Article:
Hand Positions

There are several different schools of thought regarding hand positions in treatments. They are all equally effective making it a matter of personal preference and or lineage tradition.

Some practitioners will treat with their hands resting lightly on the clients body, while others will treat with their hands just above the clients body, working in their aura.

Practitioners trained in Eastern lineages tend not to use formal hand positions, preferring to allow their hands to be guided by intuition.

Practitioners taught in Western lineages are generally taught 12 basic hand positions to use in the treatment of others although this does vary. I found some diagrams on-line that had over 20 hand positions.

Similar preferences apply to self-healing. Eastern trained practitioners tend to use visualisations, whereas western trained practitioners use actual hand positions.

By on Thursday November 29th, 2012 at 09:00 in Reiki - No Replies - Leave a Reply

Reiki Meditation

In the Japanese Reiki tradition, meditation was the central practice, considered essential if anyone wanted to progress on the path to spiritual enlightenment. This continual meditation, which comprised the daily practice of mindfulness and a wide range of energy exercises, by balancing and clearing the student’s energy system made it possible for them to carry out self-healing and treatments on others.

Mikao Usui’s students were taught to meditate daily on the five precepts and it was believed that this meditation alone had a greater effect on the students spiritual development than any of the other traditional practices.

When Reiki travelled to the west with Mrs Takata the emphasis changed from spiritual enlightenment and self-treatment to treating others. The use of Formal Hand Positions together with the Reiki Symbols more or less replaced the meditation practices of the original tradition as a means to connect with the Reiki energy.

Today in Western Reiki, although there is a move back towards teaching the original meditations, the main emphasis is on receiving attunements, practising self-healing and using formal hand positions together with the Reiki symbols to treat others.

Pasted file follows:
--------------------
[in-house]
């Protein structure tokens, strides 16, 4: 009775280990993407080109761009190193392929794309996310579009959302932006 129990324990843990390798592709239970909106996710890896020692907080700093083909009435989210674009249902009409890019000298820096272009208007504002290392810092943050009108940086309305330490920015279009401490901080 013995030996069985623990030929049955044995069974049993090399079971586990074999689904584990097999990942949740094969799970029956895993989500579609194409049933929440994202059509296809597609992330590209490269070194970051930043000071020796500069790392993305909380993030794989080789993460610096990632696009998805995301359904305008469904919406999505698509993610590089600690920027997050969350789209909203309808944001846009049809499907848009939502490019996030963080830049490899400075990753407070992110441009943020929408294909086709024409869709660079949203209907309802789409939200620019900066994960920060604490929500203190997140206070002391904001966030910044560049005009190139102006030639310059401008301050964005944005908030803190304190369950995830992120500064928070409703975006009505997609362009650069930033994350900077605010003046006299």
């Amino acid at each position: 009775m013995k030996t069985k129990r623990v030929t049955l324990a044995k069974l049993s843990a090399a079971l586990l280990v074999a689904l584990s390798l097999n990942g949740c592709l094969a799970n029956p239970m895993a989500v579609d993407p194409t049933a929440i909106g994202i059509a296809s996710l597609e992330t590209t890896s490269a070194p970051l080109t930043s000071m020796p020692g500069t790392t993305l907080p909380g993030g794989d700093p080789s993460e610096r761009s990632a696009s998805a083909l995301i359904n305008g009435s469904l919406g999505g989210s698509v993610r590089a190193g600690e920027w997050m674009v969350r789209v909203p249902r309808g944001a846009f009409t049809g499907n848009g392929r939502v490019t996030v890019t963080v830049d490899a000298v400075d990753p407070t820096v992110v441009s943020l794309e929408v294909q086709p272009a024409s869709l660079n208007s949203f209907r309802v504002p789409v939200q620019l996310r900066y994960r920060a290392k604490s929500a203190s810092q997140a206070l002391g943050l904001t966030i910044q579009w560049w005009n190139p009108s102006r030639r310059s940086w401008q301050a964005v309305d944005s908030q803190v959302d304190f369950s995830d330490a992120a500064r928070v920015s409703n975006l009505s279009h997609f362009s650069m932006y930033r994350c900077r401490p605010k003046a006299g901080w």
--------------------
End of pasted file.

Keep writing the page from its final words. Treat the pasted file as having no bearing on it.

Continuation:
By on Thursday November 15th, 2012 at 09:00 in Reiki - No Replies - Leave a Reply

Why All the Hard Work?

Reiki for me is as much about self-development as it is about healing others. I have always believed that you need to heal yourself before you can help others effectively. This is echoed very strongly by the Japanese Reiki training programme which originally focused almost exclusively on self healing.

I have been practising energy exercises and meditations virtually every day since the completion of my Reiki l course. During this time a number of changes have been taking place. I have become much calmer and more able to cope with difficult situations. The flow of Reiki energy during my treatment of others has got much stronger and more consistent.

Would this have happened without the exercises and meditations? Definitely not. I have been experiencing and experimenting with different kinds of energy on and off for the last thirty years. I learned a lot about the energies, but it never had any lasting effect on me or my life.

Is it worth the effort? For me the answer is a resounding, Yes!


By on Thursday November 1st, 2012 at 09:00 in Reiki - No Replies - Leave a Reply

What is Reiki?

What is Reiki?

Reiki was originally taught by its founder, Mikao Usui, in Japan during the 1920’s as a spiritual path for those seeking enlightenment, and as a method of self-healing.

Today in the West, Reiki is primarily thought of as a form of complimentary medicine or spiritual healing.

By on Monday August 13th, 2012 at 18:23 in Reiki - No Replies - Leave a Reply